U.S. v. Jaeger, No. 06-30621 (8-18-08). Let me not to the marriage of true minds admit impediments, but, said the court, you really should think about the Fifth Amendment consequences. The wife, who was going to testify on defendant's behalf, and who had entered into a plea agreement in the same conspiracy and was awaiting sentencing, then changed her mind. She spoke with her counsel (who was not there), and elected to take the Fifth. The defendant was convicted (324 mos) on meth and gun charges, and on appeal argues that the trial court improperly dissuaded his wife, and witness, from testifying, and so interfered with his right to present a defense. The 9th (Graber joined by Alarcon and Rawlison) affirmed, finding that the court's admonishment was "mild" and appropriate under the circumstances (i.e. your choice, but think about it, and talk to your lawyer).
U.S. v. Hernandez-Orellana, No. 06-50584 (8-20-08). The 9th (Tallman joined by O'Scannlain and Singleton) deal with U.S. v. Lopez, 484 F.3d 1186 (9th Cir. 2007) (en banc) and what acts render a defendant guilty of conspiracy charges even if there was no evidence the defendant actually smuggled an alien across the border. The 9th found that the defendants were guilty of aiding and abetting a conspiracy to bring aliens to the U.S. for financial gain because of her acts within the U.S. to further the scheme. However, the conviction for "bring to" counts under 1324 must be reversed because there was no presented evidence that the defendant transported the aliens after they were already in the U.S. Lopez rejected the "final destination" theory of conviction for a "place of arrival" theory. Here, the focus was on what happened after the aliens had been dropped off, hence the "bringing to" charges must be vacated.
U.S. v. Craighead, No. 07-10135 (8-21-08). When does in-home questioning by police become custodial for Miranda purposes. Surprisingly, there is little 9th Circuit precedent on this. Thus, this panel from the 9th (Bybee joined by Thomas and Block) do some Miranda housekeeping. Defendant was Air Force personnel stationed on an Air Force base when the FBI investigation (Limewire) led them to suspect he was possessing and trafficking child porn. A search warrant was issued and various law enforcement descended on his home. The police included FBI, Air Force detectives, Pima County detectives and defendant's ranking officer. The police were armed, in flak jackets, and with firearms unholstered. There were 8 in total. Two took defendant to a storage closet in his home for some privacy, stood before the door, said he was free to leave and then questioned him. The district court found this was not custodial. The 9th however, held that Miranda warnings should have been given and suppressed the statements. They did find that the search itself was lawful. In suppressing the statement, the 9th stressed the value the Constitution places on a home (litany of "house" rights in the Constitution) and the fact that Defendant really had no where to go, with his house crawling with law enforcement, in a confined space. The test is always fact intensive, but a court should consider the following factors: (1) the number of law enforcement personnel and whether they were armed; (2) whether the suspect was at any point restrained , either by physical force or by threats; (3) whether the suspect was isolated by others; and (4) whether the suspect was told he was free to leave. The opinion's note 3 lists other factors that other circuits considered, such as "strong-armed" or domineering presence; subterfuge and so forth. Here, the 9th also focused on that Defendant's sergeant was brought along for "moral support" for Defendant but was not permitted to be with him; the concern that Defendant felt with all the different agents swarming around, and his feeling that any agency could arrest him; the lack of access to a door in the small storage room, and the blocking of his exit.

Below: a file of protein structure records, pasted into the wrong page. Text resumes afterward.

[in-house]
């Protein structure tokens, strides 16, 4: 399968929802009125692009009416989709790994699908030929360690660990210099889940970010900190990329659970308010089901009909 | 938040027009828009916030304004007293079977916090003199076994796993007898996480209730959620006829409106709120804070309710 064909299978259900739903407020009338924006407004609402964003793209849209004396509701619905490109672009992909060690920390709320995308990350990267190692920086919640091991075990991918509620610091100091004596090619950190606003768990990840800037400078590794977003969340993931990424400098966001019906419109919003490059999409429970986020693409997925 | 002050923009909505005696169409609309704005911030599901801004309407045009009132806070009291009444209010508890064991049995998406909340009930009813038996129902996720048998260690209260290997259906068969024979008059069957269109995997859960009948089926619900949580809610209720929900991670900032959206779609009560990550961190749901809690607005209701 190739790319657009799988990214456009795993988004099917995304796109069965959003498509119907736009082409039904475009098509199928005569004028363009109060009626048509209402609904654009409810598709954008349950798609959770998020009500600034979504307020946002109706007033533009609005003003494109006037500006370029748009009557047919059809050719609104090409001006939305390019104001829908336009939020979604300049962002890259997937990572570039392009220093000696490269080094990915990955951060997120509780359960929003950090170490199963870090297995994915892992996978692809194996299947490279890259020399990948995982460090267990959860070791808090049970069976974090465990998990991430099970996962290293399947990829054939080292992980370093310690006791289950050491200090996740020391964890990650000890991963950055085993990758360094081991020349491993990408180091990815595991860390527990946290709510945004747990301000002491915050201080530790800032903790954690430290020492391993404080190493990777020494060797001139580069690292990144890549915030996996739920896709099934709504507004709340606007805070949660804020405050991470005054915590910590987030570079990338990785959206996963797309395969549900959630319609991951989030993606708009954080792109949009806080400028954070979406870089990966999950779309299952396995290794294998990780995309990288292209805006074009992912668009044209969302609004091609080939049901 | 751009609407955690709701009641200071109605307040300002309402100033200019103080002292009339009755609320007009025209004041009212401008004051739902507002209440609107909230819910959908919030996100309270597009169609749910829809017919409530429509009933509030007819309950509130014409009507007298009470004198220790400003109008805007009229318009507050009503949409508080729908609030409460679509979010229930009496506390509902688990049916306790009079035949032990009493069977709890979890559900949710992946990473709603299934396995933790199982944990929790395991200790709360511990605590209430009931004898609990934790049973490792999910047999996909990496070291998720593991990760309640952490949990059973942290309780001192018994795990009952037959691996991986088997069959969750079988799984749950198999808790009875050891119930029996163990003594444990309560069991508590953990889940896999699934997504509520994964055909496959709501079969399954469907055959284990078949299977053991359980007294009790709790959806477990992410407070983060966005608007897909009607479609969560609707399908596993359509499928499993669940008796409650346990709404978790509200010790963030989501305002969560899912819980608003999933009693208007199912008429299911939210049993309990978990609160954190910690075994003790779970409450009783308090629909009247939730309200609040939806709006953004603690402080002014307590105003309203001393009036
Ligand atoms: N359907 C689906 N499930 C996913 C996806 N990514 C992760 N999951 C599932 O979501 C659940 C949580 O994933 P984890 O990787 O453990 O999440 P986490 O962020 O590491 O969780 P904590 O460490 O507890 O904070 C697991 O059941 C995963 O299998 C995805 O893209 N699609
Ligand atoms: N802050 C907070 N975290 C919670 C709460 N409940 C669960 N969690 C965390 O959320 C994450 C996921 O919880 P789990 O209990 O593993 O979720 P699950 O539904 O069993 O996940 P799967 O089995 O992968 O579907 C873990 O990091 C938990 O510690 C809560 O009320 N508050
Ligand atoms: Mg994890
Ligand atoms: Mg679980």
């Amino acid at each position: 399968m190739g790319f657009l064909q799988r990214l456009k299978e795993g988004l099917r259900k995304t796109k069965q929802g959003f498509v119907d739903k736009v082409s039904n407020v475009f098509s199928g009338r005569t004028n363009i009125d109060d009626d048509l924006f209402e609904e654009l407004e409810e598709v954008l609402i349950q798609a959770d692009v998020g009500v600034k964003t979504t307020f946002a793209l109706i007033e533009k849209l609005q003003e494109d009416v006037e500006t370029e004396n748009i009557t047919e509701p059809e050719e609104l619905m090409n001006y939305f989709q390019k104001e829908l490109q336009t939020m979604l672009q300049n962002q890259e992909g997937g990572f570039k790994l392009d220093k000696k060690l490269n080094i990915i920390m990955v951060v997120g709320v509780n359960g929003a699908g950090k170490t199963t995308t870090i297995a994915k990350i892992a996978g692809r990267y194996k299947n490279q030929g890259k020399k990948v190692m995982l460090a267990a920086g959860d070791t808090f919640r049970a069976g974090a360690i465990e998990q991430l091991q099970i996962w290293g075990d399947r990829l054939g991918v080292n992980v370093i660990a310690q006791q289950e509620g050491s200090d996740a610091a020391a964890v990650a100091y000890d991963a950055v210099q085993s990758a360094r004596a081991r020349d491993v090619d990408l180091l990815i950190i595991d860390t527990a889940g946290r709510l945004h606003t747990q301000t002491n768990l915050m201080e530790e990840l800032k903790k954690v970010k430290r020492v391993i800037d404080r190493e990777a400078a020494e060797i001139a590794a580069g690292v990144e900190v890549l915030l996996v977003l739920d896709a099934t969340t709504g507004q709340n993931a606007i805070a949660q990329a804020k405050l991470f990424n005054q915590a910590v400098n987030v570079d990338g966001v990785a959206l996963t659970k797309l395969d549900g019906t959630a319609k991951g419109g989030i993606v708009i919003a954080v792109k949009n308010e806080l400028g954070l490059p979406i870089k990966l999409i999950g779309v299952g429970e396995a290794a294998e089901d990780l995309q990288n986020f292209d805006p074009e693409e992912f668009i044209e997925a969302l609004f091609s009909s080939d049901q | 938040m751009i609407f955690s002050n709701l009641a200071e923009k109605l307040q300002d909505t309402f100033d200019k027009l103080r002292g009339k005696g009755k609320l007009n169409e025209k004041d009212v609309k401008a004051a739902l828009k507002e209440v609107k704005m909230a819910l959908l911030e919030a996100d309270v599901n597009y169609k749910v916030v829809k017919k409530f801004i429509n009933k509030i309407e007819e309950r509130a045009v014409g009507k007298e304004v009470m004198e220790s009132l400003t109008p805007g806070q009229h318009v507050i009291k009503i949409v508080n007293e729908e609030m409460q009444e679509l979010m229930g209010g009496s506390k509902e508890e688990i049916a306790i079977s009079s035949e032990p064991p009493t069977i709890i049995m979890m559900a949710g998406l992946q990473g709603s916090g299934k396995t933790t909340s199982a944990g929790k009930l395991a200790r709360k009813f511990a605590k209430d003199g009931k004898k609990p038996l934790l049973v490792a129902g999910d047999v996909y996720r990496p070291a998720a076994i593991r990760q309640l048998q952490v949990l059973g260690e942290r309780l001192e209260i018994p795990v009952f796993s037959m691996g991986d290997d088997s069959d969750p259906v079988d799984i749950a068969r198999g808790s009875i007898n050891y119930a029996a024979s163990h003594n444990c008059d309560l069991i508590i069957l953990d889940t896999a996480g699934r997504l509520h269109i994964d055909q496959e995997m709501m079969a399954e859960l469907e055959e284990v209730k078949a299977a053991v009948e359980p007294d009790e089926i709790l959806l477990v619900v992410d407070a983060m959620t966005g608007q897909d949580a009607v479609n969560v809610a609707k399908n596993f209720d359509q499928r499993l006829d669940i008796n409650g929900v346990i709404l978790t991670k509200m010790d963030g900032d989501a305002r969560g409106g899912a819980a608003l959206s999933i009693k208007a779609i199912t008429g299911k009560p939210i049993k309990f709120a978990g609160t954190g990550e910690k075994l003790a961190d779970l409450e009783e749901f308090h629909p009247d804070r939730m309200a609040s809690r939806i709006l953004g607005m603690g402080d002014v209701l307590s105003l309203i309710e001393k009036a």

This is a "go to" opinion for in-house questionings that are supposedly non-custodial. As the 9th pointed out, the cops could have read him his rights and be safe.
McMurtrey v. Ryan, No. 03-99002 (8-21-08). The 9th (Pregerson joined by W. Fletcher and Bybee) upholds the granting of relief to petitioner. A competency issue was raised in his ability to stand trial after shooting and killing several people. The state court denied the competency hearing, despite evidence of his memory problems, erratic behavior, and variety and quantity of medications. The failure to hold a hearing violated due process, and a competency hearing held thirteen years later was insufficient to cure the violation.